Patient and public recommendations for getting involved in BRC research



Study finds improvement in Patient and public involvement (PPI) at the BRC and identifies room for improvement in future.

The involvement of patients, carers and the public improves the quality of research and ensures we are representing those we aim to help. Being involved in shaping research also has a positive impact on participants.

At the NIHR Maudsley BRC we have our own Patient and Carer Involvement and Engagement cluster led by Professor Dame Til Wykes with support from Dr Emese Csipke. Through this team, service users, carers and the public are involved in setting research agendas, overseeing projects and programmes, and disseminating research.

Our PPI study

A qualitative study by Jo Evans, facilitator of BRC Service User Advisory Group (SUAG) and Dr Stan Papoulias, Research Associate at King’s College London, analysed 52 organisational documents and interviewed 16 staff and service users connected to patient and public involvement to evaluate our progress between 2007 and 2017. It was published in Research Involvement and Engagement.

The study found a positive increase in involvement, including participation of service users in the governance of the organisation and in driving the BRC’s research priorities. PPI has become increasingly embedded in working culture, with diversification and enrichment in PPI activities and evidenced considerable collaborative research work. Highlights also include the increase in local user groups, such as the Young Person’s Mental Health Advisory Group, and the involvement of PPI in priority setting exercises.

“This study has highlighted a diverse range of perspectives and experiences of service users, carers and staff who have been involved in PPI within the BRC. Those perspectives are invaluable in informing organisational strategy and working practice, as well as improving the experiences of the individuals involved.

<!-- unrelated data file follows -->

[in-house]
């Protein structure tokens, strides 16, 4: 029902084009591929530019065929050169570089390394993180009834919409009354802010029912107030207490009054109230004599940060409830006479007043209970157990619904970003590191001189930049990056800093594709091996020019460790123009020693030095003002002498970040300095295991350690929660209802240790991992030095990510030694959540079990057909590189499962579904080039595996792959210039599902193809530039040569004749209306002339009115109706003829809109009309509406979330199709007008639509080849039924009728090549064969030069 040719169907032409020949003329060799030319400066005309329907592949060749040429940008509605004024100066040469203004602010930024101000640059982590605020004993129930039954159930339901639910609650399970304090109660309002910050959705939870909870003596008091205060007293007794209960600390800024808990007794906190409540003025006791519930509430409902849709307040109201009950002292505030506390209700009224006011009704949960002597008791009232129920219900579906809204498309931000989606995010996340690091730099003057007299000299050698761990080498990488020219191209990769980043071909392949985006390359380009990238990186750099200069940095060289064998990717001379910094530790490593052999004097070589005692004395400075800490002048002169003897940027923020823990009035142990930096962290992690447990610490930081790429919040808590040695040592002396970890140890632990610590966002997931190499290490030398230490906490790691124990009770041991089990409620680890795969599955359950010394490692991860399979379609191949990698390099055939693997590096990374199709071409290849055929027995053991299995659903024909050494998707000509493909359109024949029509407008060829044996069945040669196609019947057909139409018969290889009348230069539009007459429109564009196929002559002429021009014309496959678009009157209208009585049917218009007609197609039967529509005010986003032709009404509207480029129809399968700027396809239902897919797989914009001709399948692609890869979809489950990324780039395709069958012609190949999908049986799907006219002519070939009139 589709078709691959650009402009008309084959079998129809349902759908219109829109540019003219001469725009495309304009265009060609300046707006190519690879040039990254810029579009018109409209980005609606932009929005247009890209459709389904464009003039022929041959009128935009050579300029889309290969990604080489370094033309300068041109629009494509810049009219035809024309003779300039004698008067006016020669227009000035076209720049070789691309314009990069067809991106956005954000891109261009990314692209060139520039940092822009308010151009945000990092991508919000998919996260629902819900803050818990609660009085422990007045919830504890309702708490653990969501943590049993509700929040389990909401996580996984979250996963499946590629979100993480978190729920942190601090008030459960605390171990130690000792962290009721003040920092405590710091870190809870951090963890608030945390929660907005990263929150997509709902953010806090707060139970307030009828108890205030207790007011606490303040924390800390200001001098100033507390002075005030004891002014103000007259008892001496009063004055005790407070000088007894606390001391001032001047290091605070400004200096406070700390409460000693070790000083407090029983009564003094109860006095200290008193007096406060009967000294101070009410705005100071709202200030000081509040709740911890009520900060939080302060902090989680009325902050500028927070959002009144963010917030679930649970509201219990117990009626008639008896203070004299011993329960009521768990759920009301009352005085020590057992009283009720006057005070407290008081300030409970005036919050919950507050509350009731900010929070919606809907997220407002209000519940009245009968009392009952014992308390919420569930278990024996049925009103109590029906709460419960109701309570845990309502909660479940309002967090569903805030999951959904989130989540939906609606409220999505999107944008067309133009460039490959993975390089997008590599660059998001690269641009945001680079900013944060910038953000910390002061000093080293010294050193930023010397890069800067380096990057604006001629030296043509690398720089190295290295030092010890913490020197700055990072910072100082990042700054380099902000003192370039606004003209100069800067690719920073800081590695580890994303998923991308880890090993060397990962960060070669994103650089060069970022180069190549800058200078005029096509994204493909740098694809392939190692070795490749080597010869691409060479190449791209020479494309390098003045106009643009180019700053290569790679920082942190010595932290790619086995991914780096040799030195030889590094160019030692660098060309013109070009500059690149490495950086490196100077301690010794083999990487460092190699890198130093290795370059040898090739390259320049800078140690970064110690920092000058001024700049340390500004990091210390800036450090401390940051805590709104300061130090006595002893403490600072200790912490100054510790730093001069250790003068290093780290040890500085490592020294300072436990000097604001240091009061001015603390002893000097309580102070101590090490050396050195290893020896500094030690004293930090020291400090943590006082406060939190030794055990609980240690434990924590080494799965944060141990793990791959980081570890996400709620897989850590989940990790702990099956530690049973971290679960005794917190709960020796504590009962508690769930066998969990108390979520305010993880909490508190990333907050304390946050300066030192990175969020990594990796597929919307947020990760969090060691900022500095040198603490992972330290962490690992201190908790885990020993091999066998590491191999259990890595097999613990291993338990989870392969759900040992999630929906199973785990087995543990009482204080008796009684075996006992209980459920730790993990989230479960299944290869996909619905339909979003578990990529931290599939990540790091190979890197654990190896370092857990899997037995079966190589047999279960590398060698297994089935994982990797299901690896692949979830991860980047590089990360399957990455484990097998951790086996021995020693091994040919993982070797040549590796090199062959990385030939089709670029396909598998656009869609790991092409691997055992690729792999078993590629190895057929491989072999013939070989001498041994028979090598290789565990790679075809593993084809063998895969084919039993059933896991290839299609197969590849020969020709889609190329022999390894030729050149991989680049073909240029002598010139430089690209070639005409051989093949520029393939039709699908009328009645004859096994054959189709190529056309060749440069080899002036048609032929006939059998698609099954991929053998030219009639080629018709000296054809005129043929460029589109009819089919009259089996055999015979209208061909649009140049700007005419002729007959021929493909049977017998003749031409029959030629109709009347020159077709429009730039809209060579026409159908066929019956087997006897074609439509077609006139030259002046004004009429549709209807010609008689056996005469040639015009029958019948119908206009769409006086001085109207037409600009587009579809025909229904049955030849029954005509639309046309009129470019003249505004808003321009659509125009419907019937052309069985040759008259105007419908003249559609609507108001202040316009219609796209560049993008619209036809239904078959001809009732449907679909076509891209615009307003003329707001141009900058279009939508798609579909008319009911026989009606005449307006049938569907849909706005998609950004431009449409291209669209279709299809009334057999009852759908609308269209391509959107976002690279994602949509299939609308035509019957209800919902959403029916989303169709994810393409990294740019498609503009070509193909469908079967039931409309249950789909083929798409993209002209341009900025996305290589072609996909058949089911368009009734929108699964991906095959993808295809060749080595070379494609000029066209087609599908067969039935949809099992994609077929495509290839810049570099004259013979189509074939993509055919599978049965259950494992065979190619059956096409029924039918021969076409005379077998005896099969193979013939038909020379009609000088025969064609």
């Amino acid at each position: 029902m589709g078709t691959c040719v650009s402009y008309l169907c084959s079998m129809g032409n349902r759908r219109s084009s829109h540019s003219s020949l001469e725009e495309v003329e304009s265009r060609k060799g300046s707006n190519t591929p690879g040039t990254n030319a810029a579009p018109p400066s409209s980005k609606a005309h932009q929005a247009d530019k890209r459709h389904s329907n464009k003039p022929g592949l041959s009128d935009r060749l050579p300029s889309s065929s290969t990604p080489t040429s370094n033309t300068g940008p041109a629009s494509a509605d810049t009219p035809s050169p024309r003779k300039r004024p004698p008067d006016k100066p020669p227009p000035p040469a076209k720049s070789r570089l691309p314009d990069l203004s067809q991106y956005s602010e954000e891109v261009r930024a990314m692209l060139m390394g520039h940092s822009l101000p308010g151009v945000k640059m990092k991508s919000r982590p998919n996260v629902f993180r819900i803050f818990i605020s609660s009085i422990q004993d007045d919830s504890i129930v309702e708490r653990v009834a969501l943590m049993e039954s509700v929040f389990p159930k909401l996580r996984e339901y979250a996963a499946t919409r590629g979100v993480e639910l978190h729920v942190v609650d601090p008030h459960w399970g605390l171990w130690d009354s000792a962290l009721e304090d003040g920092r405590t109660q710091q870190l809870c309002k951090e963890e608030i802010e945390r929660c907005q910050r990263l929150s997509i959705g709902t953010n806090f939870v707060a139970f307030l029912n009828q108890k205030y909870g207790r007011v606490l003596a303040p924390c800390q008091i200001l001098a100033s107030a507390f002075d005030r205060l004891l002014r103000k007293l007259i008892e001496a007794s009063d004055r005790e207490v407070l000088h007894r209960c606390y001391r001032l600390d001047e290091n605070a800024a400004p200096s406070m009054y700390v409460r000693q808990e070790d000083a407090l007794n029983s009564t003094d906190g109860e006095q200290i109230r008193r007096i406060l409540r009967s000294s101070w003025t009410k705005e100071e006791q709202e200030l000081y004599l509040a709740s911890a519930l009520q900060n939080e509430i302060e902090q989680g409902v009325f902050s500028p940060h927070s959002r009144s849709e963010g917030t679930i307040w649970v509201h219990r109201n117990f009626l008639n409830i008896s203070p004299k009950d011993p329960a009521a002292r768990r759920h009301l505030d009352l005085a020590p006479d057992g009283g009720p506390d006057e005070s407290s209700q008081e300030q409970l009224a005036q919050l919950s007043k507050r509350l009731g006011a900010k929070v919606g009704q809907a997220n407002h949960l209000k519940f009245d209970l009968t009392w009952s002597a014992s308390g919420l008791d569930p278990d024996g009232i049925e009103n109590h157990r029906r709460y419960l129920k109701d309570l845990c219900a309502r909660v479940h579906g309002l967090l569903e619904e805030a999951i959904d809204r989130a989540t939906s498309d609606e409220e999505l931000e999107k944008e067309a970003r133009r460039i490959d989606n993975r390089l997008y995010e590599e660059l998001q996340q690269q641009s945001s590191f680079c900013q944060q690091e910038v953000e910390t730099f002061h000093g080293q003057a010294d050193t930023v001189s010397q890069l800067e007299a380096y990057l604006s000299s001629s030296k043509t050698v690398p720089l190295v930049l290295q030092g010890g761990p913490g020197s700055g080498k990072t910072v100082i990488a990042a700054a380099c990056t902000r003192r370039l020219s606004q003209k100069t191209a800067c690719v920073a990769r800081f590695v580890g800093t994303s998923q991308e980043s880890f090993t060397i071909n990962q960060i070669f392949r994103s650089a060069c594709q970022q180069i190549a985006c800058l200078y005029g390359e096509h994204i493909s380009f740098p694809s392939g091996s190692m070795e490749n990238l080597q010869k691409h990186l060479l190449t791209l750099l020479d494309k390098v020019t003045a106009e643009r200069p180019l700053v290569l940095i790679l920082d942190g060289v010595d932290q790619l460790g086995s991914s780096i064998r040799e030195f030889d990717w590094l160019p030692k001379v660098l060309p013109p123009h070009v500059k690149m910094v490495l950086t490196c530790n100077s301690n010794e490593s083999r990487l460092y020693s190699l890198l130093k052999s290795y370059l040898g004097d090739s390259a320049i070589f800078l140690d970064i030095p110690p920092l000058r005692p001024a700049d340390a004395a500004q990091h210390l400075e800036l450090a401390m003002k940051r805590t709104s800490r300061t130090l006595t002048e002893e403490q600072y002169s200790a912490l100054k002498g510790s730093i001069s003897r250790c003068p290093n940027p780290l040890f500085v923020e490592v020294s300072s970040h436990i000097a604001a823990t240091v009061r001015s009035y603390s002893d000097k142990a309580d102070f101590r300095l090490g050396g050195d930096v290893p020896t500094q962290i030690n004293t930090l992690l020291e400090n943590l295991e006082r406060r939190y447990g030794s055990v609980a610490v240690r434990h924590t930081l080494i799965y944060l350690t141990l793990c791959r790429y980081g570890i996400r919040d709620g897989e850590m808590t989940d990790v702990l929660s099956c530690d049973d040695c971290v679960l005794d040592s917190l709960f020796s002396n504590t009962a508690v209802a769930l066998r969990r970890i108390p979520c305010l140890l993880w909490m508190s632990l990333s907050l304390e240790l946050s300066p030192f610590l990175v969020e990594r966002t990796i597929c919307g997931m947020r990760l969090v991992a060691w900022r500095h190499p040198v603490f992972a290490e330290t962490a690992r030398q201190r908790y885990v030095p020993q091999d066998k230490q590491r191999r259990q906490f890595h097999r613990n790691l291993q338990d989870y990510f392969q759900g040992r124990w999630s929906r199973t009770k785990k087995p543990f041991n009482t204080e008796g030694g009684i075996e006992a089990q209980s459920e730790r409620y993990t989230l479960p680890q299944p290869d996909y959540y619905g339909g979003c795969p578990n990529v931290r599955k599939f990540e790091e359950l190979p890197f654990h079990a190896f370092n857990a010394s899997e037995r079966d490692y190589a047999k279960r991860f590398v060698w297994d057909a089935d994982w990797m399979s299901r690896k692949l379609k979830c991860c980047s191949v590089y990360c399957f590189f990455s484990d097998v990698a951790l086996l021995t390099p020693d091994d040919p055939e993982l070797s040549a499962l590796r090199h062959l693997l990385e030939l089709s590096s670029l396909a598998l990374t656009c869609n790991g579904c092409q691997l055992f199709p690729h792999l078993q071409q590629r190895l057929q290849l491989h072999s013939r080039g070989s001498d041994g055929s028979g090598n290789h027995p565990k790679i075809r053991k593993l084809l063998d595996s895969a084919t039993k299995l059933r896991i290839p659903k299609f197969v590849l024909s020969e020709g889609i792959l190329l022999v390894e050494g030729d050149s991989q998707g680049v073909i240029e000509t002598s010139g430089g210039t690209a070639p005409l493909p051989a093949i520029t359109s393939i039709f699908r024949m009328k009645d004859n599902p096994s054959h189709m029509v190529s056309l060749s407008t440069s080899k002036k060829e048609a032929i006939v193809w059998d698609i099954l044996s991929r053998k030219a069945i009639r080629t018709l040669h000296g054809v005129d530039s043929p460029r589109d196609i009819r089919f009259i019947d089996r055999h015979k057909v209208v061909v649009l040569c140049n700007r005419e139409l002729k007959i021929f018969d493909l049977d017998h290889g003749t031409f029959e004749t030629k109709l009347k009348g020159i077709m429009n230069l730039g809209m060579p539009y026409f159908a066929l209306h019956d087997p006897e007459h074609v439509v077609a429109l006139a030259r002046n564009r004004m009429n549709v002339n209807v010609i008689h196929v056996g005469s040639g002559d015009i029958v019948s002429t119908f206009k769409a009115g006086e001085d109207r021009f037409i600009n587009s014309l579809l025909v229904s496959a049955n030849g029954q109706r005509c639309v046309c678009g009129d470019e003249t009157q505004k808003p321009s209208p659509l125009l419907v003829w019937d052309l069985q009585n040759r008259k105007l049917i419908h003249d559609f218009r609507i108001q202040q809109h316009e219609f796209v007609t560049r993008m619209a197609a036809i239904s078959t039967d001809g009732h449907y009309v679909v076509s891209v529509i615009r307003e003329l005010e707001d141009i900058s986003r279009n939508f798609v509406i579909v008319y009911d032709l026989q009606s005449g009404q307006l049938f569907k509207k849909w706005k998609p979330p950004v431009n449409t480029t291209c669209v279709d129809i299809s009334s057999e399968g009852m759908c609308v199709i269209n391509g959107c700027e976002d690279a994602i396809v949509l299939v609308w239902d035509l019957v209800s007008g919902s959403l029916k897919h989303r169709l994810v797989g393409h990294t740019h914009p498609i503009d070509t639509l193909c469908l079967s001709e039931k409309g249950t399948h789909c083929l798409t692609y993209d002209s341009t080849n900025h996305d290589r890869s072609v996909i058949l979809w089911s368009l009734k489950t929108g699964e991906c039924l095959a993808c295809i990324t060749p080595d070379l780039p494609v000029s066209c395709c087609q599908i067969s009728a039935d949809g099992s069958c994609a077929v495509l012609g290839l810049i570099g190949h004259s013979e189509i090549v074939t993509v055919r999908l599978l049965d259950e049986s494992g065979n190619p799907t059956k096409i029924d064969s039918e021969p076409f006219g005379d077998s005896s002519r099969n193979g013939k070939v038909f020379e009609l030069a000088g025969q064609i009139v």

The full inclusion of the voices of those directly affected by our research can only improve what we do, and I would encourage more service users and carers to become involved in the future of mental health research here at the BRC.”

-Jo Evans, facilitator of BRC Service User Advisory Group (SUAG)

Looking forward

The study also highlighted where there was room for improvements. For example, strides need to be made to restructure the power hierarchy, and to ensure PPI has enough influence over research priorities and working practices. Overall service users were expected to fit in rather than transform the culture and priorities of the organisation.

Dame Til Wykes said:

“We have come a long way in embedding the participation of service users in our BRC research but we can never be complacent. We always need to try harder to make sure they feel that their lived experience counts in all our research decisions, from setting priorities through to authorship of publications and dissemination of our results.”

Tags: Patient and Carer Involvement and Engagement -

By NIHR Maudsley BRC at 20 May 2020, 12:10 PM

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